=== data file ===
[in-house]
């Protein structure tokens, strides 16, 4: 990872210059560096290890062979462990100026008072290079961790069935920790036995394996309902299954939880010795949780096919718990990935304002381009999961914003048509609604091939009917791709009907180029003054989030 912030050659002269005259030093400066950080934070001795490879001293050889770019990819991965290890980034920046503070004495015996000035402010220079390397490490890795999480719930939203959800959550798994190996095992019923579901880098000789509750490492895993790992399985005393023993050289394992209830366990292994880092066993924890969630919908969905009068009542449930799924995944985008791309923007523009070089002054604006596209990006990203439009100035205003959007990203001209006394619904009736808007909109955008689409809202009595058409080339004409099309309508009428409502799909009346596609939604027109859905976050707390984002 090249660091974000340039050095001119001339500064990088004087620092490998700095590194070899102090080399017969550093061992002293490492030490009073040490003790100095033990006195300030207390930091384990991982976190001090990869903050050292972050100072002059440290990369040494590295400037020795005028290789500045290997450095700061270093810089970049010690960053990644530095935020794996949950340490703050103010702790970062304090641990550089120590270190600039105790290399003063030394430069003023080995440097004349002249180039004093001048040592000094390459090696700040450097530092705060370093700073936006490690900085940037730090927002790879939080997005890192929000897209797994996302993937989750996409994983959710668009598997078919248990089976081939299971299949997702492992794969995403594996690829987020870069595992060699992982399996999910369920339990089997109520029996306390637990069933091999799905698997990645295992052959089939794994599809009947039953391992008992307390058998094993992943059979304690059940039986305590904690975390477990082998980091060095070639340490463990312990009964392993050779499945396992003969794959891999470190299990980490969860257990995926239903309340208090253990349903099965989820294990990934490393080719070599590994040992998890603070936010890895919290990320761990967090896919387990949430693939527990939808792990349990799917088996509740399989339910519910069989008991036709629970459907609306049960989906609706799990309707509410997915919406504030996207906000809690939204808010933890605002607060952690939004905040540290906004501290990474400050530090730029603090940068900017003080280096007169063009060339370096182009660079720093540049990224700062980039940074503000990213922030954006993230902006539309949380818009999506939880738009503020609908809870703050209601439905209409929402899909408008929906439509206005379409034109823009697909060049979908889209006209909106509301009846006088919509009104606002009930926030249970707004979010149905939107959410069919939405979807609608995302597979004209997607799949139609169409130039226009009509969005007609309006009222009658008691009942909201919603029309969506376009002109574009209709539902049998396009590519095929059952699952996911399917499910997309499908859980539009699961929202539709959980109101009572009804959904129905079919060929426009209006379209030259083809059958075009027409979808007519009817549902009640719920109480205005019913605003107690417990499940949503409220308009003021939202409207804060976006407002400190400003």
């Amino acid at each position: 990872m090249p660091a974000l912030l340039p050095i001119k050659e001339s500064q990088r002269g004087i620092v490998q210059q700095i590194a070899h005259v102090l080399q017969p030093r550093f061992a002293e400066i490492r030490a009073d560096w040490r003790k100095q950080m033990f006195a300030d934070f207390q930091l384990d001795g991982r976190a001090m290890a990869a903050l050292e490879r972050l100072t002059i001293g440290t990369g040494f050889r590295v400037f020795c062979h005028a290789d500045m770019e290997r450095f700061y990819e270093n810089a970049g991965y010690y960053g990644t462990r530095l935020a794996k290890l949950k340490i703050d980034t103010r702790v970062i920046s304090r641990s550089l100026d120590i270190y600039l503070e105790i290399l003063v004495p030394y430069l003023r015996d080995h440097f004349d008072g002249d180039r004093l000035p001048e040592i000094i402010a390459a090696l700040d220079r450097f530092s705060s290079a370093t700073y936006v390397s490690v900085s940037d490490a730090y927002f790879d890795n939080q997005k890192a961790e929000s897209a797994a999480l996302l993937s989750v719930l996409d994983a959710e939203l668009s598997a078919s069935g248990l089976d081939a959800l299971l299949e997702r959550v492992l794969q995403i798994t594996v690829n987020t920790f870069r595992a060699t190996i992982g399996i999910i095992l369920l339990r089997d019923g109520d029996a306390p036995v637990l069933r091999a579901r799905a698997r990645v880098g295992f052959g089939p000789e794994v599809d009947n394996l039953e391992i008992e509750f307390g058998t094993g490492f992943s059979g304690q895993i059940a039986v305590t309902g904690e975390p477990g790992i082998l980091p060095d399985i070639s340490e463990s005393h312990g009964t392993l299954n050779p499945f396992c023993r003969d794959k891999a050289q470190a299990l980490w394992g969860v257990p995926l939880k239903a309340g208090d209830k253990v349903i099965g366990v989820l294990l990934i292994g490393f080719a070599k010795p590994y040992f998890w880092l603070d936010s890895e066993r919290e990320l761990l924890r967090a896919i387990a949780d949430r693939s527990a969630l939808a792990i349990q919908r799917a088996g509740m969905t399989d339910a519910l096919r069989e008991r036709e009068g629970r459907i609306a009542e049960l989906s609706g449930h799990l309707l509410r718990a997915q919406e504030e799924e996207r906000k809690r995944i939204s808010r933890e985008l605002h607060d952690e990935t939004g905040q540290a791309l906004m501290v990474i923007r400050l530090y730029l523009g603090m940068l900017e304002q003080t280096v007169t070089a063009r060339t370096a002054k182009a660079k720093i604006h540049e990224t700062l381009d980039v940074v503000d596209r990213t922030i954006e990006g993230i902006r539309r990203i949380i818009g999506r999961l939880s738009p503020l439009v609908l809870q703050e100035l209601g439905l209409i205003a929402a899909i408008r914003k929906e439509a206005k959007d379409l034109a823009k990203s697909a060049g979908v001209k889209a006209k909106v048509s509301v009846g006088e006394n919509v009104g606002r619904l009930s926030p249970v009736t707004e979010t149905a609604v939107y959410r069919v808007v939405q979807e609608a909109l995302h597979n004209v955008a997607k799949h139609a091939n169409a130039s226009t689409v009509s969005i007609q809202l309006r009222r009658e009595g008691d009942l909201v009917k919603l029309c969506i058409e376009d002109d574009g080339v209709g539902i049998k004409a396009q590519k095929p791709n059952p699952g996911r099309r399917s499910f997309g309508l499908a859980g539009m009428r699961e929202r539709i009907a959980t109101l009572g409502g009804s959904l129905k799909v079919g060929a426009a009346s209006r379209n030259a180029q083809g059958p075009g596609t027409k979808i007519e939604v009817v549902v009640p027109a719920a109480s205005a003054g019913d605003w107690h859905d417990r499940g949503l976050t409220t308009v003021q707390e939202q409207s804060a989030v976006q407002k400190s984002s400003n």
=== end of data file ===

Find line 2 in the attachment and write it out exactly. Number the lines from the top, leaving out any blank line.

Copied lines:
């Protein structure tokens, strides 16, 4: 990872210059560096290890062979462990100026008072290079961790069935920790036995394996309902299954939880010795949780096919718990990935304002381009999961914003048509609604091939009917791709009907180029003054989030 912030050659002269005259030093400066950080934070001795490879001293050889770019990819991965290890980034920046503070004495015996000035402010220079390397490490890795999480719930939203959800959550798994190996095992019923579901880098000789509750490492895993790992399985005393023993050289394992209830366990292994880092066993924890969630919908969905009068009542449930799924995944985008791309923007523009070089002054604006596209990006990203439009100035205003959007990203001209006394619904009736808007909109955008689409809202009595058409080339004409099309309508009428409502799909009346596609939604027109859905976050707390984002 090249660091974000340039050095001119001339500064990088004087620092490998700095590194070899102090080399017969550093061992002293490492030490009073040490003790100095033990006195300030207390930091384990991982976190001090990869903050050292972050100072002059440290990369040494590295400037020795005028290789500045290997450095700061270093810089970049010690960053990644530095935020794996949950340490703050103010702790970062304090641990550089120590270190600039105790290399003063030394430069003023080995440097004349002249180039004093001048040592000094390459090696700040450097530092705060370093700073936006490690900085940037730090927002790879939080997005890192929000897209797994996302993937989750996409994983959710668009598997078919248990089976081939299971299949997702492992794969995403594996690829987020870069595992060699992982399996999910369920339990089997109520029996306390637990069933091999799905698997990645295992052959089939794994599809009947039953391992008992307390058998094993992943059979304690059940039986305590904690975390477990082998980091060095070639340490463990312990009964392993050779499945396992003969794959891999470190299990980490969860257990995926239903309340208090253990349903099965989820294990990934490393080719070599590994040992998890603070936010890895919290990320761990967090896919387990949430693939527990939808792990349990799917088996509740399989339910519910069989008991036709629970459907609306049960989906609706799990309707509410997915919406504030996207906000809690939204808010933890605002607060952690939004905040540290906004501290990474400050530090730029603090940068900017003080280096007169063009060339370096182009660079720093540049990224700062980039940074503000990213922030954006993230902006539309949380818009999506939880738009503020609908809870703050209601439905209409929402899909408008929906439509206005379409034109823009697909060049979908889209006209909106509301009846006088919509009104606002009930926030249970707004979010149905939107959410069919939405979807609608995302597979004209997607799949139609169409130039226009009509969005007609309006009222009658008691009942909201919603029309969506376009002109574009209709539902049998396009590519095929059952699952996911399917499910997309499908859980539009699961929202539709959980109101009572009804959904129905079919060929426009209006379209030259083809059958075009027409979808007519009817549902009640719920109480205005019913605003107690417990499940949503409220308009003021939202409207804060976006407002400190400003």